The median: We do not need more benefits. My insurance covers us all just fine as it is, and anything extra would be overkill and another deductible to try to meet before anything would kick in. We've been doing fairly well in the gas realm; we've adjusted to the extra running and it's pretty typical for us now. The savings on gas would be nice but probably minimal considering all the other driving that we do.

And from the perspective of my job:

The pros: I make a lot. More than either of us have, ever - I almost make as much as my mother, who has a nursing license and 24 years of experience under her belt, at a nationally recognized hospital. I have a pretty easy entry position at a company that's known for trying to treat its employees right. I have good benefits that I'm not paying out the ass for, and while my job can be stressful sometimes it's actually pretty easy now that I'm getting the hang of it. I like trying to help people and I get to interact with someone different every few minutes, but at the same time I'm at the office with the same group of people every day so I have that familiarity too. I have a space that's all my own, in a fairly laid-back environment where I can wear comfortable clothing and have off the cuff conversations with my friends. I have made us able to finally pay off some of our old bills. Most of all, there is ample opportunity for advancement if I improve and on the same level I am guaranteed yearly raises and "profit sharing" checks in February based on my performance levels. If I am doing well, I get rewarded for it consistently. Best of all, there's always the possibility that I can move to other departments, even become a supervisor if I want, and there is the remote possibility of even getting to work from home at some point if the chance opens up. My work is close to the daycare, and to the school that G will probably be going to this fall, so I can easily and quickly rush to either if I need or want to. Another plus: I have PTO days that I can save up, guaranteed weekends off, a fixed schedule, and paid holidays.

The cons: While I was in training, and sometimes even now, my job drives me crazy. It's often stressful and difficult and I've been cursed at more than once on the phones when someone has called in, and I've only been on the phones full time since late March.

Ugh, I am too frustrated right now in the whole situation to even continue this. My deepest apologies.

Friday, June 8, 2012

On Midnight

It is nearly midnight.

As I wander about the house, preparing for a too-early morning, my legs wobble and nearly give out on me - but this is to be expected. Tomorrow, they will be worse. Much worse. But their reaction tonight does not surprise me at all.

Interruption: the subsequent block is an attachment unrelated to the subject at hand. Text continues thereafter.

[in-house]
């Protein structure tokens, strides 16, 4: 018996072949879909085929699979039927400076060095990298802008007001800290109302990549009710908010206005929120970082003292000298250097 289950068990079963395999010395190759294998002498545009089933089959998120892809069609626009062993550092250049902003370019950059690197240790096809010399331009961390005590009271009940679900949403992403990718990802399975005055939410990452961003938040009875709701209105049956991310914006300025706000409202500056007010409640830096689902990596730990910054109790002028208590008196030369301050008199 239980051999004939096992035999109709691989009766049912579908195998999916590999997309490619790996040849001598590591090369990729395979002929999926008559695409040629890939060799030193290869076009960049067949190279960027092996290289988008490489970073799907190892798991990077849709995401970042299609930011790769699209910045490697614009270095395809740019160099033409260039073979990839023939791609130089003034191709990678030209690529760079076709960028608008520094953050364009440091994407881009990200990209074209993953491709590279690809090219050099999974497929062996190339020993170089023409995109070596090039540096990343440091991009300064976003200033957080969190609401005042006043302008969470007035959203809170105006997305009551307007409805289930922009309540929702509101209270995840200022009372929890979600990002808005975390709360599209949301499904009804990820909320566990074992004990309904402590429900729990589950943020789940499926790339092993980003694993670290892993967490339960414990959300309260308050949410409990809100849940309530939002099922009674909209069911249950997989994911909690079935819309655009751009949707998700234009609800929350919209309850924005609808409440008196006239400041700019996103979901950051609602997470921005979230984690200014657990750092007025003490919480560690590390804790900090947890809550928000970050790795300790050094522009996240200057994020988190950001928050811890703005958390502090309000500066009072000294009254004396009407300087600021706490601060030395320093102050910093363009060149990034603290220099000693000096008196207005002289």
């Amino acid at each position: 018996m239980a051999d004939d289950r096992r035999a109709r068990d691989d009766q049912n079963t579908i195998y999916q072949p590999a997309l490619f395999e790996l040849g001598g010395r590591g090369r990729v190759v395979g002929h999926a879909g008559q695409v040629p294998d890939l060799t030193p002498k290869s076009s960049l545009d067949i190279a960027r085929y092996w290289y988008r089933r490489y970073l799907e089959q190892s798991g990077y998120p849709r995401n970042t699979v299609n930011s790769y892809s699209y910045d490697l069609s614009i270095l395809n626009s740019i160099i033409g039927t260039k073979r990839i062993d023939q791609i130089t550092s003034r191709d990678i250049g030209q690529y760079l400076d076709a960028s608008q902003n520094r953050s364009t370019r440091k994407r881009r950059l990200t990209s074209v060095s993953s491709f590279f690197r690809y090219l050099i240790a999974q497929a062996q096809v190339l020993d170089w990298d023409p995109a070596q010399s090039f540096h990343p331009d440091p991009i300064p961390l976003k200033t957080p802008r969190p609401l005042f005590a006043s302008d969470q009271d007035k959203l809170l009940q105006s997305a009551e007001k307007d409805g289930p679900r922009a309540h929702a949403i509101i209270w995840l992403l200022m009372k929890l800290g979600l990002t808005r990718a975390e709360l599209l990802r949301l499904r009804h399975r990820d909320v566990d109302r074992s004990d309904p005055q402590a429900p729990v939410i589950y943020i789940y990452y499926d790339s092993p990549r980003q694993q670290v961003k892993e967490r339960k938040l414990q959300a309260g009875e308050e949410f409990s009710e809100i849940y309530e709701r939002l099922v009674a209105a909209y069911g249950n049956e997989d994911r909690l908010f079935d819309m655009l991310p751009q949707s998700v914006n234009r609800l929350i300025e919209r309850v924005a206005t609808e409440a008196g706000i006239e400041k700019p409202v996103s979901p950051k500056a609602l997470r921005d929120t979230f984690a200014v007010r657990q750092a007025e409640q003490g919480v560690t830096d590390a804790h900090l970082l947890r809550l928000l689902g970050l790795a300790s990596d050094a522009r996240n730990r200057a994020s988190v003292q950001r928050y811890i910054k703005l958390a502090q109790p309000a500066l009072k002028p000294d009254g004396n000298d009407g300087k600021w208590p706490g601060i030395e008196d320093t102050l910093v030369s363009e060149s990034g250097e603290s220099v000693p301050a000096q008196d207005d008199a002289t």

I just spent two hours at the gym. Two hours where I achieved a few new things and set a few new goals for myself. About 650 calories burned in those two hours, and some weight training done that adds in even more for a person of my size, and tomorrow's IndoRow session at 5:30 AM will burn another 900 or so.

I weigh 384 lbs.

At some point, I forced myself to admit that the only way I was going to follow through with any form of weight loss - no, healthy lifestyle changes - was to commit financially in some small form. One $25/month gym membership and unlimited $10/class IndoRow sessions later, I am finding myself slowly setting and achieving goals. They're ones that would make other people roll their eyes.

Walk 10 minutes on a treadmill at 2.8 mph.

Cycle 20 minutes at 15.5 mph.

Do 100 shoulder lifts at 35 lbs.

Do 60 crunches with 32 lbs of weight.

But they're things that seemed impossible to me until I began pushing my limits.

The shower was hard. I snuck into the house with all the stealth of a drunken co-ed, thanks to my exhausted muscles. Unfortunately, they have yet to meet up with the adrenaline still pumping through my blood; my body is done but my mind is convinced I can go a little further if I just TRY. I stumbled around, tried to keep the noise down, and eventually showered. I left the main light off; thanks to the motion detector light in the bathroom, though, I was left waiving my arms around wildly every minute or so when it threatened to turn off and leave me shrouded in nothing but blackness with the comfort of hot water pouring onto me. I bathed, and as I was drying off I struggled: I'm hungry. Do I snack? No, I eat a gummy vitamin. Do I use the self-tanning lotion I bought? No.. Not tonight, it just isn't worth the hassle. I go through the next few hours in my head, trying to make sure everything is ready.

Alarm is set for 5 AM. Coffee is ready to be brewed. Clothes are ready. My brain, not so much. I'm one of those people that functions best on 8+ hours of sleep, so tonight's decision to go work out before tomorrow's vigorous rowing class was not made lightly.

(Okay, I lied, it took me like two minutes to decide to go.)